–      In the margin of the line where an incorrect word/phrase has been used, an X is written by the tutor. The students are then asked to locate/identify the mistakes and correct them. This can also be done with correction symbols, which help to highlight the type of error, but no mistakes are underlined in the text, so students have to use their own judgment.Having to consider what they may have done wrong and finding a way to improve their own language helps means that learners are more likely to remember the correct version and the reasoning behind it, which should help them to avoid making the same mistake in future writing.

–      This method also saves the tutor’s time as they do not spend time correcting things that students actually are able to produce correctly but due to time pressure / lack of concentration have made mistakes with in this specific piece of work.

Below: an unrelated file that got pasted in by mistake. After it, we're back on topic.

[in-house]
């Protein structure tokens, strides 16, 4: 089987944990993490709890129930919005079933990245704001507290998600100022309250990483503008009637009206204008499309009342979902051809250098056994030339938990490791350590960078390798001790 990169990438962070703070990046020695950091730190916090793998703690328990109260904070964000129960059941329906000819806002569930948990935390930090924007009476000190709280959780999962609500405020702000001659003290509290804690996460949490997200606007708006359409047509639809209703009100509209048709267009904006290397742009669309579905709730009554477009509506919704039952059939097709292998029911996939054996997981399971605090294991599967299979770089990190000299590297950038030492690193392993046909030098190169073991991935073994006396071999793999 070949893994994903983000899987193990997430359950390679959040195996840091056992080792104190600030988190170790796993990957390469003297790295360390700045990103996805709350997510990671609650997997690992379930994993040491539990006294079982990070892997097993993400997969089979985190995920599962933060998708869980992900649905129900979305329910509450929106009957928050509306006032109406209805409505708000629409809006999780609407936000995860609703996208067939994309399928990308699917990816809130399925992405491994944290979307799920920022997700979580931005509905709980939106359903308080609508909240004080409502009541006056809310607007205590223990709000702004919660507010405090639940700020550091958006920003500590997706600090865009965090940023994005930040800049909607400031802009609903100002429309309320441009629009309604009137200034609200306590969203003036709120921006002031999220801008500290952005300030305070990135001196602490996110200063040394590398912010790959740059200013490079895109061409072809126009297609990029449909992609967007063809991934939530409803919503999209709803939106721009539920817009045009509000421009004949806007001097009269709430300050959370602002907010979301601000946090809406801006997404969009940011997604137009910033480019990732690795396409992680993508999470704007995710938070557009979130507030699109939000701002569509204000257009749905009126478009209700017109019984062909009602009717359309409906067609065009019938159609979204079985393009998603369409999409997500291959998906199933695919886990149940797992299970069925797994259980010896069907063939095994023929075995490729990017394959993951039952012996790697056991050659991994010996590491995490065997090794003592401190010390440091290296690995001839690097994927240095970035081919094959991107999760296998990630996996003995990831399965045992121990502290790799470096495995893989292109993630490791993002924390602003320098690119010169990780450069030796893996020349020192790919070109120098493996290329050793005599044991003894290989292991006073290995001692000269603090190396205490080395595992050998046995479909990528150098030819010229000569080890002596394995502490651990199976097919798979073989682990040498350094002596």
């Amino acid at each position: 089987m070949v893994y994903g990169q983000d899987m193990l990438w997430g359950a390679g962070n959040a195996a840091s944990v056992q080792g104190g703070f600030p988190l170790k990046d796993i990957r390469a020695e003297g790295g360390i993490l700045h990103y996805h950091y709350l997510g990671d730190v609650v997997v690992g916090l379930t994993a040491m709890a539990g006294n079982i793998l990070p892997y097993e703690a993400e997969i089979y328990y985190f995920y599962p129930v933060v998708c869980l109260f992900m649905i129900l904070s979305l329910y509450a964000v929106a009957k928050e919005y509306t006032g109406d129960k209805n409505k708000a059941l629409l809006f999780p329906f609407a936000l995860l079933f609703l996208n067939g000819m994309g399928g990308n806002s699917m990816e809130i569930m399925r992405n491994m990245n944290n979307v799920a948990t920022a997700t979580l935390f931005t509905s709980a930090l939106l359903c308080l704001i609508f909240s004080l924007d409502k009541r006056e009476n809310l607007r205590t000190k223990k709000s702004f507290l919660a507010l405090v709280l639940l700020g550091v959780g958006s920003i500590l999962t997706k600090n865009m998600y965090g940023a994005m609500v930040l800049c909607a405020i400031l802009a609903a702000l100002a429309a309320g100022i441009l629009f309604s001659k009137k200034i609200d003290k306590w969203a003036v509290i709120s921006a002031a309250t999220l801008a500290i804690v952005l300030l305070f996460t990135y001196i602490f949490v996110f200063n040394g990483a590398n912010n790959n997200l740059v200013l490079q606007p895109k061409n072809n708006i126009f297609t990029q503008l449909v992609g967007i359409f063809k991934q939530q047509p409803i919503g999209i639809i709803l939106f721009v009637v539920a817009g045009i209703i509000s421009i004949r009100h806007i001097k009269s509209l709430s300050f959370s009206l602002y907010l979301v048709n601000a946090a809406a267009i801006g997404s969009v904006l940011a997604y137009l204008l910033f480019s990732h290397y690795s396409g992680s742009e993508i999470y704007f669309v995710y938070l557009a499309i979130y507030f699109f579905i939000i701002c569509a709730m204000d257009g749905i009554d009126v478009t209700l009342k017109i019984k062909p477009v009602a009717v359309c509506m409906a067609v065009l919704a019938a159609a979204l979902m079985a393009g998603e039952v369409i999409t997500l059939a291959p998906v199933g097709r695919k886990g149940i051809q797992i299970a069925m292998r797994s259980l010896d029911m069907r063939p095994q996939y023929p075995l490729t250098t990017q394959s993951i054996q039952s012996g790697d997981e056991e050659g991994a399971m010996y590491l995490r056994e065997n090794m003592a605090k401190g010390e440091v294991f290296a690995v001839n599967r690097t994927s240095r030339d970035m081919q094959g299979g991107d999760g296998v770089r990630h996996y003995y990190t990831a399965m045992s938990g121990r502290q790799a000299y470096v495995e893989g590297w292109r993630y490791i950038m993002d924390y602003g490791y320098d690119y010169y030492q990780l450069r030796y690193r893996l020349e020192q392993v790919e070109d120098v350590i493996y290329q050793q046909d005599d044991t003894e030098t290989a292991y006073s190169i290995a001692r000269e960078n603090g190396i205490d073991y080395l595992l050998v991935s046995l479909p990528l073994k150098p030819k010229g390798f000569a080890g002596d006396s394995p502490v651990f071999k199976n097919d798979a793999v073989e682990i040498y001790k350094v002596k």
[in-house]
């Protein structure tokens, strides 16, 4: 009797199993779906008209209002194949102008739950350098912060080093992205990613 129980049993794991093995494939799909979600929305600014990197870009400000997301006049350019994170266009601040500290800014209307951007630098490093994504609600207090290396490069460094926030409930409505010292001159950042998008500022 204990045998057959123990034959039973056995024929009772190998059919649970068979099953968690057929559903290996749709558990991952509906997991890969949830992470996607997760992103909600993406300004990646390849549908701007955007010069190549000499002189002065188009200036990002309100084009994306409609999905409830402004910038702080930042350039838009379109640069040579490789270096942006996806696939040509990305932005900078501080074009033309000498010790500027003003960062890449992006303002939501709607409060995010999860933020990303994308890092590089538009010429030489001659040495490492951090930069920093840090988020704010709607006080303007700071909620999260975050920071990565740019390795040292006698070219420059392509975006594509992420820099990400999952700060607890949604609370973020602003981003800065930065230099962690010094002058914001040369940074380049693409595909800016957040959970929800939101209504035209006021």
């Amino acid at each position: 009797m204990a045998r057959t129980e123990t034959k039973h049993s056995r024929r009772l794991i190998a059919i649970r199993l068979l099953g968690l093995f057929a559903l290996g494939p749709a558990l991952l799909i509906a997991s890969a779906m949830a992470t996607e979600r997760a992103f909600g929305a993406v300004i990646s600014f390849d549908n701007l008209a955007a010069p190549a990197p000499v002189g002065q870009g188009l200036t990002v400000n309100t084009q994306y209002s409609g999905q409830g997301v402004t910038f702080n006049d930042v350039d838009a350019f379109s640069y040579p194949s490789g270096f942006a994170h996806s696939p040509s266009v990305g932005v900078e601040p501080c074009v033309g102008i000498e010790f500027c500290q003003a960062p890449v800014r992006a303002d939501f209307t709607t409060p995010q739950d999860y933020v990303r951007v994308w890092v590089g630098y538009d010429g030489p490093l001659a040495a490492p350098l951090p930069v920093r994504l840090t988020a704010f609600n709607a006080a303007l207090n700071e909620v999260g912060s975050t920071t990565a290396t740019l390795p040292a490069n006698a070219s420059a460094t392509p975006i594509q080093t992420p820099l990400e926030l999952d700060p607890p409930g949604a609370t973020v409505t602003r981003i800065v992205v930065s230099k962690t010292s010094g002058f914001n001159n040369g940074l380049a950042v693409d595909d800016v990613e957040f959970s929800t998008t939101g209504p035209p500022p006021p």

2)      References to Grammar Textbook or Dictionary

–      Mistakes are underlined in the text and numbered according to pages or passages in a grammar textbook or learners’ dictionary that the class is working with or the learners otherwise have access to. Students are then instructed to look up the explanations of the language structure or lexis they are attempting to use and are able to correct their own mistakes. They can then re-draft their writing, or simply use this information in their next piece of writing.

3)      Correction Table

–      The incorrect words/phrases are underlined in the text, with or without a correction symbol to denote the type of error. Students complete a table like the example below where they write out the underlined errors, and look up the correction themselves, inserting this and the related explanation into the column ‘reason & correction’, and noting the source of their information. These tables are useful for students in understanding their errors and for reference when in future writing assignments to avoid repeating mistakes. These tables allow each student to focus on their individual areas of difficulty. There’s no need for re-drafting.

Example extract from correction table:

Mistake Type of mistake Reason & Correction
Source
1)…get used to be Verb conjugation The expression ‘used to’ is either followed by a noun or by a gerund.Correct: get used to being OALD 7, key word ‘used’, p. 1689~ to sth/to doing sth

How to Mark Written Work Effectively – Clarifying Errors